The younger sons, children of Amina, have taken on her sensitivity. Fahmy is capable of a romantic desire for the sequestered girl next door, available for illicit chats across the roof as she hung out washing, but he is also drawn to the cause of national liberation from colonial rule. (When Amina exposes herself to ridicule by explaining the behaviour of the English rulers along the only model she knows, family life, Yasin smilingly urges her on for his entertainment, but Fahmy irritably puts a stop to it.)

The youngest, Kamal, cleaves most strongly to his mother, and sisters, perhaps because Ahmad is at his harshest towards the little boy, perhaps because his physical appearance is unappealing. He inhabits his mother’s phantom world of spirits and Islamic piety, drawing deep inspiration and sustenance from the presence of the martyr al-Husayn at a nearby mosque.

Palace Walk traces the family and its fortunes up to the unsuccessful revolution of 1919, a mass movement that will surely evoke parallels with Egypt today.

The Great Divorce

30 July 2011

The Great Divorce. Valerie Martin. London: Doubleday, 2004. 351pp. 1st published 1994

Humanity is divorced from the animal kingdom, women are divorced from men and from their own inner, animal rage.

The novel swaps between three loosely connected stories of women in New Orleans. Camille is a young employee caring for big cats the city zoo, watching as her favourite beast crashes painfully but repeatedly against her cage. Camille also does some sex work on the side. More or less friendless, she struggles for self-esteem under routine psychological blows from her alcoholic mother and from a string of desensitised males. Her openness, her longing for love and respect, expose her, of course, to many casual whallops from life, and she will surely bring out any rescue impulses in the reader. At the same time Camille has momentary but compulsive fantasies of being a wildcat. Anything could happen.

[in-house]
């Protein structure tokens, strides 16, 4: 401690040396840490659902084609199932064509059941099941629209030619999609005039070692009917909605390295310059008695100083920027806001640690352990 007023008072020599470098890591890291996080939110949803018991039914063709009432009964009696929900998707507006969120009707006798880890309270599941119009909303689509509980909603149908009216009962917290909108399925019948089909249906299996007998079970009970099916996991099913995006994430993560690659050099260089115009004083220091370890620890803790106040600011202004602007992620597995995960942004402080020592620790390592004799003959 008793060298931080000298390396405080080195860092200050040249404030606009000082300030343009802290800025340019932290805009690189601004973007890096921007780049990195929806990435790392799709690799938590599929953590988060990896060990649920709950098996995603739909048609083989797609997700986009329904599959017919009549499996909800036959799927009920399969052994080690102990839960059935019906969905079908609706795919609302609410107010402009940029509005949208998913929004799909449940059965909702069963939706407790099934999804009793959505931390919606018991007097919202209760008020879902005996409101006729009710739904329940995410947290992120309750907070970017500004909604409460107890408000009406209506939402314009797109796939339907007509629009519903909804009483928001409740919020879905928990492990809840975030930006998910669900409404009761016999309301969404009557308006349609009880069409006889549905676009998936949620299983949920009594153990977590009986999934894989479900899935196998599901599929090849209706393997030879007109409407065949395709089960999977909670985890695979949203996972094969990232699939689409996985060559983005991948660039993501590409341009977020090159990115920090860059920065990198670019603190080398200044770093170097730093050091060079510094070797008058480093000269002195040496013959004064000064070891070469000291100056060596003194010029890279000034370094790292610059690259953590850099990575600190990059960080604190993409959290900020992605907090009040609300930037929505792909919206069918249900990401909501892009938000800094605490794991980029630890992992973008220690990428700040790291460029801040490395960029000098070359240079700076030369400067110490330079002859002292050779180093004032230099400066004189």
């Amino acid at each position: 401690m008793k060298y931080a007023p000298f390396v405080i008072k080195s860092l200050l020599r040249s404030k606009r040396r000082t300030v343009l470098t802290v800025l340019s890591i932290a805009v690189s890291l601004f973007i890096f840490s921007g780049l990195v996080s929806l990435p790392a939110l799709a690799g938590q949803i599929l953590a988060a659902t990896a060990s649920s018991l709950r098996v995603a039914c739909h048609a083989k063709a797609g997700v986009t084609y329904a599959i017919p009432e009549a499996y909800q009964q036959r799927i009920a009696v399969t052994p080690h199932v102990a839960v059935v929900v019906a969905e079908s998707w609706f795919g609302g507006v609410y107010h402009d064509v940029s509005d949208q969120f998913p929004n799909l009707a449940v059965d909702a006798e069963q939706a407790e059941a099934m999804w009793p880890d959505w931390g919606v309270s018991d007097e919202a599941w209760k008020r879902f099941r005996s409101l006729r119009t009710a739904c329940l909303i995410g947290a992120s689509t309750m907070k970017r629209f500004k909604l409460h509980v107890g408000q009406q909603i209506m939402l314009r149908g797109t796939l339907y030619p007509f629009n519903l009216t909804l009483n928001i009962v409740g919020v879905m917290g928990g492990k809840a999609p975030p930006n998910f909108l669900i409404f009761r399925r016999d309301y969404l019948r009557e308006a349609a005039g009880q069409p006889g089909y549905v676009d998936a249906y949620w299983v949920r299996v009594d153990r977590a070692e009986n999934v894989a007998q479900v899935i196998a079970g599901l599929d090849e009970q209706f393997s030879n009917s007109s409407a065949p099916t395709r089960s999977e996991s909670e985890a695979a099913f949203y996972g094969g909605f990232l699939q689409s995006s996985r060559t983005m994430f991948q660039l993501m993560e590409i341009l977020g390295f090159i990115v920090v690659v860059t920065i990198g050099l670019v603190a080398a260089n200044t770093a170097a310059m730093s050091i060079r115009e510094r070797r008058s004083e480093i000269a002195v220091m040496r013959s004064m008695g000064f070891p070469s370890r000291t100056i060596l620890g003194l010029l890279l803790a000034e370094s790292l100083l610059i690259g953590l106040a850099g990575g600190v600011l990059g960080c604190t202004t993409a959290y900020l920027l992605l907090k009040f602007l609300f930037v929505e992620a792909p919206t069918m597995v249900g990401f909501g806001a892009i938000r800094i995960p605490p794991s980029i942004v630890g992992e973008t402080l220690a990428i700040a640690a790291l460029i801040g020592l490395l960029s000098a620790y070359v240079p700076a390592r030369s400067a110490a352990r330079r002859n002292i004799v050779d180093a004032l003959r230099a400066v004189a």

Her sensitivity is surprising, since almost everyone around her is blunted. Perhaps it’s the result of a childhood spent watching out for the moods of an aggressive parent.

Someone who could potentially help and guide her is the second main character, Ellen, a vet at the zoo, and the mother of a 14 year old girl. But Ellen is sinking into depression as one of her smug husband’s affairs gets serious, and, yes, a divorce looms. The smug husband is an historian researching the sensational murder of a C19th southern German slaveowner, whose throat had been torn open. Convicted for the crime was his young wife, Elisabeth, fresh from the French quarter. Elisabeth is also the novel’s third main protagonist as it slips back now and then to her era. Elisabeth and her slaveowner husband had each entered wedlock expecting to subdue their spouse without undue trouble, but when his brutishness emerges so does the hideous inequality of their social positions – with the realities of slavery vivid in the background. Elisabeth defies him by finding her own inner ferocity and through recourse to Mambo witchery.

I found this an uneven novel. The interesting Camille rescues it to some extent, but Ellen and especially her husband are wooden, stock-in-trade characters of feminist fiction, and the southern history section is also rather just-so. It was disappointing, after the freshness of some of Valerie Martin’s other novels.